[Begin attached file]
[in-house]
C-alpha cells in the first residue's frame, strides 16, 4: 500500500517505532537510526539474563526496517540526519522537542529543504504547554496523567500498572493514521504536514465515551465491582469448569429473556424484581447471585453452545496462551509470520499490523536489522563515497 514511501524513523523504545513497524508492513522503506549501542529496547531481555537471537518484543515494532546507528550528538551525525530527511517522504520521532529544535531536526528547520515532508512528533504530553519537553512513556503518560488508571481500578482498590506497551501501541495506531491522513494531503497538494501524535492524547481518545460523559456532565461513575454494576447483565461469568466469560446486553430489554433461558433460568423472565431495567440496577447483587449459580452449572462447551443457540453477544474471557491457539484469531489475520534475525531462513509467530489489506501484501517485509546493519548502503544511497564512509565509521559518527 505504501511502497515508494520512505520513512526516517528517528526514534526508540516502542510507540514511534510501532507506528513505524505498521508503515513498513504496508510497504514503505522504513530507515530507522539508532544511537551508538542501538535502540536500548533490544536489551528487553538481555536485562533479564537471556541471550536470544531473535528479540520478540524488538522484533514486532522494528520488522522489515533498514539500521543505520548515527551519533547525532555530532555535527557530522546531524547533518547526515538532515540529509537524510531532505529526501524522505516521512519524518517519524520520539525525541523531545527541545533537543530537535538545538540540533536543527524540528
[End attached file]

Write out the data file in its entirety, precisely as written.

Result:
[in-house]
C-alpha cells in the first residue's frame, strides 16, 4: 500500500517505532537510526539474563526496517540526519522537542529543504504547554496523567500498572493514521504536514465515551465491582469448569429473556424484581447471585453452545496462551509470520499490523536489522563515497 514511501524513523523504545513497524508492513522503506549501542529496547531481555537471537518484543515494532546507528550528538551525525530527511517522504520521532529544535531536526528547520515532508512528533504530553519537553512513556503518560488508571481500578482498590506497551501501541495506531491522513494531503497538494501524535492524547481518545460523559456532565461513575454494576447483565461469568466469560446486553430489554433461558433460568423472565431495567440496577447483587449459580452449572462447551443457540453477544474471557491457539484469531489475520534475525531462513509467530489489506501484501517485509546493519548502503544511497564512509565509521559518527 505504501511502497515508494520512505520513512526516517528517528526514534526508540516502542510507540514511534510501532507506528513505524505498521508503515513498513504496508510497504514503505522504513530507515530507522539508532544511537551508538542501538535502540536500548533490544536489551528487553538481555536485562533479564537471556541471550536470544531473535528479540520478540524488538522484533514486532522494528520488522522489515533498514539500521543505520548515527551519533547525532555530532555535527557530522546531524547533518547526515538532515540529509537524510531532505529526501524522505516521512519524518517519524520520539525525541523531545527541545533537543530537535538545538540540533536543527524540528